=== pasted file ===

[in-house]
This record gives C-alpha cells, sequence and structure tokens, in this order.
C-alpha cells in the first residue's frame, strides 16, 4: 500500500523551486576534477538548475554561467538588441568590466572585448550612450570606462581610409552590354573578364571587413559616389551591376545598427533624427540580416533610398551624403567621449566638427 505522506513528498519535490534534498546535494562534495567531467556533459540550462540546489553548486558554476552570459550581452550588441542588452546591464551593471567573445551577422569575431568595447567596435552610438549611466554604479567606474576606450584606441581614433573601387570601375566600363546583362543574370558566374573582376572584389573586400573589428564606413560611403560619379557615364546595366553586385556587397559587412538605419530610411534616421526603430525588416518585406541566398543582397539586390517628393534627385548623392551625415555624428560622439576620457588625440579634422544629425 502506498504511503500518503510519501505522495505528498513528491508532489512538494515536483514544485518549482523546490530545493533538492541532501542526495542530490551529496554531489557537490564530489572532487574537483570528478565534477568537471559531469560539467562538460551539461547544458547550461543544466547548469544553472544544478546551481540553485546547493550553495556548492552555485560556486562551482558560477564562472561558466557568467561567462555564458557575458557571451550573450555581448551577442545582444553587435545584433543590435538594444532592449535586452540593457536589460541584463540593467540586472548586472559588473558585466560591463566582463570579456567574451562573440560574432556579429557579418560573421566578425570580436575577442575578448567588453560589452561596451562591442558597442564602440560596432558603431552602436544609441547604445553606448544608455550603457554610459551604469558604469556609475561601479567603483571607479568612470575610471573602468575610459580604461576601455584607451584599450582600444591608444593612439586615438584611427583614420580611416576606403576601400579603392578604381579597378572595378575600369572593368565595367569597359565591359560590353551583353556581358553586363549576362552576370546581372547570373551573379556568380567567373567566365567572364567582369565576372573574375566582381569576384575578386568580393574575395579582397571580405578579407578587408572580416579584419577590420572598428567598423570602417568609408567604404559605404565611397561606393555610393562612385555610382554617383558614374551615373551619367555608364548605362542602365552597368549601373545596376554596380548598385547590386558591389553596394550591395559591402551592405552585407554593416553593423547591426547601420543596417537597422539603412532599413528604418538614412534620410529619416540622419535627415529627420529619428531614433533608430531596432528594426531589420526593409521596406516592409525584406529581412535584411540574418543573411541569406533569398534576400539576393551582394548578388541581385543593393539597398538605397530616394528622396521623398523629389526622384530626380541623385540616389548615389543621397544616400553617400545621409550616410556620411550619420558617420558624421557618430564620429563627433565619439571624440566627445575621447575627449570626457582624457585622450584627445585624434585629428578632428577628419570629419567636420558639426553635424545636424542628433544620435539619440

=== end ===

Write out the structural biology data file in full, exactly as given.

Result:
[in-house]
This record gives C-alpha cells, sequence and structure tokens, in this order.
C-alpha cells in the first residue's frame, strides 16, 4: 500500500523551486576534477538548475554561467538588441568590466572585448550612450570606462581610409552590354573578364571587413559616389551591376545598427533624427540580416533610398551624403567621449566638427 505522506513528498519535490534534498546535494562534495567531467556533459540550462540546489553548486558554476552570459550581452550588441542588452546591464551593471567573445551577422569575431568595447567596435552610438549611466554604479567606474576606450584606441581614433573601387570601375566600363546583362543574370558566374573582376572584389573586400573589428564606413560611403560619379557615364546595366553586385556587397559587412538605419530610411534616421526603430525588416518585406541566398543582397539586390517628393534627385548623392551625415555624428560622439576620457588625440579634422544629425 502506498504511503500518503510519501505522495505528498513528491508532489512538494515536483514544485518549482523546490530545493533538492541532501542526495542530490551529496554531489557537490564530489572532487574537483570528478565534477568537471559531469560539467562538460551539461547544458547550461543544466547548469544553472544544478546551481540553485546547493550553495556548492552555485560556486562551482558560477564562472561558466557568467561567462555564458557575458557571451550573450555581448551577442545582444553587435545584433543590435538594444532592449535586452540593457536589460541584463540593467540586472548586472559588473558585466560591463566582463570579456567574451562573440560574432556579429557579418560573421566578425570580436575577442575578448567588453560589452561596451562591442558597442564602440560596432558603431552602436544609441547604445553606448544608455550603457554610459551604469558604469556609475561601479567603483571607479568612470575610471573602468575610459580604461576601455584607451584599450582600444591608444593612439586615438584611427583614420580611416576606403576601400579603392578604381579597378572595378575600369572593368565595367569597359565591359560590353551583353556581358553586363549576362552576370546581372547570373551573379556568380567567373567566365567572364567582369565576372573574375566582381569576384575578386568580393574575395579582397571580405578579407578587408572580416579584419577590420572598428567598423570602417568609408567604404559605404565611397561606393555610393562612385555610382554617383558614374551615373551619367555608364548605362542602365552597368549601373545596376554596380548598385547590386558591389553596394550591395559591402551592405552585407554593416553593423547591426547601420543596417537597422539603412532599413528604418538614412534620410529619416540622419535627415529627420529619428531614433533608430531596432528594426531589420526593409521596406516592409525584406529581412535584411540574418543573411541569406533569398534576400539576393551582394548578388541581385543593393539597398538605397530616394528622396521623398523629389526622384530626380541623385540616389548615389543621397544616400553617400545621409550616410556620411550619420558617420558624421557618430564620429563627433565619439571624440566627445575621447575627449570626457582624457585622450584627445585624434585629428578632428577628419570629419567636420558639426553635424545636424542628433544620435539619440